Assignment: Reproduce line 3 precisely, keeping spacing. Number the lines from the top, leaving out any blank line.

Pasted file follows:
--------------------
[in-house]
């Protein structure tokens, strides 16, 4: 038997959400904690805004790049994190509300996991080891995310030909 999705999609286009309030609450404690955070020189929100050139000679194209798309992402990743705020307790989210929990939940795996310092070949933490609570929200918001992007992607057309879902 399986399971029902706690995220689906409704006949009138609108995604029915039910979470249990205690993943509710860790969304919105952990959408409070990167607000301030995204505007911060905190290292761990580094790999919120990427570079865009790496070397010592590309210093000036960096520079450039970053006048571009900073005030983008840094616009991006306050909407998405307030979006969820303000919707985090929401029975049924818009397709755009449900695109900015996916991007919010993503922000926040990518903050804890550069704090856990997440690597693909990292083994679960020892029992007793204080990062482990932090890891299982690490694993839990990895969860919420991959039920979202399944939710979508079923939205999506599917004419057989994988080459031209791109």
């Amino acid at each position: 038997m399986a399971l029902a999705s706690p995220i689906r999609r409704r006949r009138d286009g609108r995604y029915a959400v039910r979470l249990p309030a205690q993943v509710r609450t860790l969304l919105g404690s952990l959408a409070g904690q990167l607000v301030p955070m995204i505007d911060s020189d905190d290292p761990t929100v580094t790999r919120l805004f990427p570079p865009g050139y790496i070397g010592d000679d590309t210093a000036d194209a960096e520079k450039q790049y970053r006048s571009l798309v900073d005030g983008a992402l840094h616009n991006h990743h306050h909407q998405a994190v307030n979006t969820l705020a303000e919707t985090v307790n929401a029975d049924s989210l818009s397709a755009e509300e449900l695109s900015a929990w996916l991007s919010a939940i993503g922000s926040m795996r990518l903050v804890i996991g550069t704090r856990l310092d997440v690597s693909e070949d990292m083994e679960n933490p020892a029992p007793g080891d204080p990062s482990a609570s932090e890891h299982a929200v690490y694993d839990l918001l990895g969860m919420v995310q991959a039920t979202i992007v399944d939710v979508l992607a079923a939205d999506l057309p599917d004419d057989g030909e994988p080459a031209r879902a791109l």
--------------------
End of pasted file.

């Amino acid at each position: 038997m399986a399971l029902a999705s706690p995220i689906r999609r409704r006949r009138d286009g609108r995604y029915a959400v039910r979470l249990p309030a205690q993943v509710r609450t860790l969304l919105g404690s952990l959408a409070g904690q990167l607000v301030p955070m995204i505007d911060s020189d905190d290292p761990t929100v580094t790999r919120l805004f990427p570079p865009g050139y790496i070397g010592d000679d590309t210093a000036d194209a960096e520079k450039q790049y970053r006048s571009l798309v900073d005030g983008a992402l840094h616009n991006h990743h306050h909407q998405a994190v307030n979006t969820l705020a303000e919707t985090v307790n929401a029975d049924s989210l818009s397709a755009e509300e449900l695109s900015a929990w996916l991007s919010a939940i993503g922000s926040m795996r990518l903050v804890i996991g550069t704090r856990l310092d997440v690597s693909e070949d990292m083994e679960n933490p020892a029992p007793g080891d204080p990062s482990a609570s932090e890891h299982a929200v690490y694993d839990l918001l990895g969860m919420v995310q991959a039920t979202i992007v399944d939710v979508l992607a079923a939205d999506l057309p599917d004419d057989g030909e994988p080459a031209r879902a791109l």